Between 1949 and 1956, Thesz set out to unify all the existing World Titles into the NWA World Heavyweight Championship. In 1952 he defeated Baron Michele Leone in Los Angeles for the California World Heavyweight title and became the first undisputed World Heavyweight Wrestling Champion since the days of Frank Gotch and Georg Hackenschmidt. Thesz finally dropped the Title to Whipper Billy Watson in 1956, and took several months off to recuperate from an ankle injury. He regained the title from Watson seven months later.

1957 was an important year for Thesz; on June 14, the first taint to Thesz' claim of undisputed Champion occurred in a match with gymnast-turned-wrestling star, Edouard Carpentier. The match was tied at two falls apiece when Thesz claimed a back injury and forfeit the last fall. Carpentier was declared the winner, but the NWA chose not to recognize the title change, deciding a championship could not change hands due to injury. Despite the NWA's decision, there were some promotions who continued to recognize Carpentier's claim to the World Heavyweight title. That same year, Thesz became the first wrestler to defend the NWA World Heavyweight Championship in Japan, wrestling Rikidōzan in a series of 60 minute draws. Their bouts popularized pro wrestling in Japan, gaining the sport mainstream acceptance. Realizing he could make more money in the land of the rising sun, Thesz petitioned to the NWA promoters to regularly defend the belt in Japan. His request was turned down, and Thesz asked to drop the title to his own hand picked champion, Dick Hutton, rather than Thesz's real-life rival and the more popular choice, Buddy Rogers. Thesz would embark on a tour of Europe and Japan, billing himself as the NWA International Champion; this title is still recognized as a part of All Japan Pro Wrestling's Triple Crown Heavyweight Championship.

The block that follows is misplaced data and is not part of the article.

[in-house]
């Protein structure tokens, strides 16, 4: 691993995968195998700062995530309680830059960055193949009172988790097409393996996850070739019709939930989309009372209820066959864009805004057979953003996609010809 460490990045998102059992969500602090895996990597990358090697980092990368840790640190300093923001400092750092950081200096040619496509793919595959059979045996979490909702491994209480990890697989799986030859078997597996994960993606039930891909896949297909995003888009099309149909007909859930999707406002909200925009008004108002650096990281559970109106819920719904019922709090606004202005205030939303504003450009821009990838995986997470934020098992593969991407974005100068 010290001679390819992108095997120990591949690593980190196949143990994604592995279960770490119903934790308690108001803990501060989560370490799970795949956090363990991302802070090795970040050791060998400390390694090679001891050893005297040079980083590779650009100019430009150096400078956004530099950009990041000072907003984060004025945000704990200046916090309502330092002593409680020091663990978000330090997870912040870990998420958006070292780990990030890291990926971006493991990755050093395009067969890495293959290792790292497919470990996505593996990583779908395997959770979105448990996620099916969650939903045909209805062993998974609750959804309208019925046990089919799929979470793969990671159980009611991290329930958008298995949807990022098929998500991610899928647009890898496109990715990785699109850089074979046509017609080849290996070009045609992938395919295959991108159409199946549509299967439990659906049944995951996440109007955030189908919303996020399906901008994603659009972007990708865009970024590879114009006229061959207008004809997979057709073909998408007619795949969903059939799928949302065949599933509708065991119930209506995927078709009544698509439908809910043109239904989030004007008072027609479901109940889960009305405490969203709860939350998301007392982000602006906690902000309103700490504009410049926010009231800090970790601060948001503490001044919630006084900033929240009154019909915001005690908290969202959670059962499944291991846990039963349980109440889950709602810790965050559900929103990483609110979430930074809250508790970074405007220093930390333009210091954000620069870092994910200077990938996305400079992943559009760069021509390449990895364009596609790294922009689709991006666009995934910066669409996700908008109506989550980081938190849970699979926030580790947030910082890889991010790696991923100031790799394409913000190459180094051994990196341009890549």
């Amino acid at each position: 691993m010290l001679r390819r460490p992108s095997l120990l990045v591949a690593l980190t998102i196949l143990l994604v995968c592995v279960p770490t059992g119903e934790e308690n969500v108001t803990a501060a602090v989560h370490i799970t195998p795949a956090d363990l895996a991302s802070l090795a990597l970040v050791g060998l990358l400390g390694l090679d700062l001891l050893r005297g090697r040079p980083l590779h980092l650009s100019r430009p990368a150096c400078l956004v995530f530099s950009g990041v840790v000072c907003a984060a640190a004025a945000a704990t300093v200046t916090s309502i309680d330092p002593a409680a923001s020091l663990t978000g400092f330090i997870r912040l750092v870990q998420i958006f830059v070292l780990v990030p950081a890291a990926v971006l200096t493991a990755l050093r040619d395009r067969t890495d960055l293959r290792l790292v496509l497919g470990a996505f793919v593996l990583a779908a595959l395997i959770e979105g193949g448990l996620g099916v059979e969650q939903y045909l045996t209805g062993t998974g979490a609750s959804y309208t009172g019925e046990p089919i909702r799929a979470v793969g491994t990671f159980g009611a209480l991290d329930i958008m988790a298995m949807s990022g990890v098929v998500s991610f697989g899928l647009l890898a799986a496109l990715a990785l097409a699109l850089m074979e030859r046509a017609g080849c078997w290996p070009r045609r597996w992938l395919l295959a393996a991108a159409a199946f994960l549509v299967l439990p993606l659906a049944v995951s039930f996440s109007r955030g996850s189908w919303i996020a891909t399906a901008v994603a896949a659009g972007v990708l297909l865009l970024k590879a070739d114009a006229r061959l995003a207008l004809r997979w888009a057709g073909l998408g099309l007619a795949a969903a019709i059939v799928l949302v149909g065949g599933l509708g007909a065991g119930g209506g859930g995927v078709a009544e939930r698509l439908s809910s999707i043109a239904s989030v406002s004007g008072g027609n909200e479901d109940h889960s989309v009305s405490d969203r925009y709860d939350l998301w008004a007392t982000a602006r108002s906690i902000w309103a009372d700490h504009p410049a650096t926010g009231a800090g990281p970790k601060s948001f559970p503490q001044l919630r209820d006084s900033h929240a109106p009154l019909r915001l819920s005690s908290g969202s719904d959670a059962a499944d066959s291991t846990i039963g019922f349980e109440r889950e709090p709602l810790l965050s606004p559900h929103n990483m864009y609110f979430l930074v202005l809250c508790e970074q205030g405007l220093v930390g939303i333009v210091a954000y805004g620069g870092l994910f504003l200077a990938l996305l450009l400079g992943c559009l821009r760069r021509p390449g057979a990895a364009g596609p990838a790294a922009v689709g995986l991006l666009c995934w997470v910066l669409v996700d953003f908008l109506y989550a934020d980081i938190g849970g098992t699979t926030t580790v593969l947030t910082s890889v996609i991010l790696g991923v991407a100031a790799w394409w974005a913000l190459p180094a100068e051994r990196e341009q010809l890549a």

In 1963, Thesz came out of semi-retirement to win his sixth World Heavyweight Championship from Buddy Rogers at the age of 46. Legend has it that Rogers was having second thoughts about dropping the title, and Thesz responded by saying, "we could do this the easy way or the hard way". He would hold the title until 1966 when, at the age of 49, he was dethroned by Gene Kiniski.

Thesz wrestled on a part-time basis over the next 13 years, winning his last major Title in 1978, in Mexico, becoming the inaugural Universal Wrestling Alliance Heavyweight Champion at the age of 62, before dropping the championship to El Canek a year later. Thesz officially retired in 1979, after a match with Luke Graham. He remained retired for the most part, before wrestling his last match on December 26, 1990 in Hamamatsu, Japan at the age of 74, against his protégé, Masahiro Chono.[1] This made him the only male wrestler to wrestle in seven different decades.[1]

Post-wrestling career[edit]

After retiring, Thesz became a promoter, manager, color commentator, trainer and occasionally, a referee for important matches. Some famous matches he refereed include:

Thesz became the president of the Cauliflower Alley Club in 1992, an organization for retired pro wrestlers; a position he held until 2000. He became a trainer for the Union of Wrestling Force International, and lent the promotion one of his old NWA Title belts, which they recognized as their own World Title. As an announcer, Thesz was the color commentator for International World Class Championship Wrestling's weekly television show. In 1999, his name was given to the Lou Thesz/George Tragos Professional Wrestling Hall of Fame for professional wrestling stars with a successful amateur background at the International Wrestling Institute & Museum in Waterloo, Iowa, where he was an inaugural inductee. Thesz was honored by a ceremony at WWF's Badd Blood 1997[1] as being both the youngest and oldest World Heavyweight Champion at ages 21 and 50, respectively (technically, Verne Gagne holds the record for oldest champ, when he held the AWA Championship in 1980 at age 54).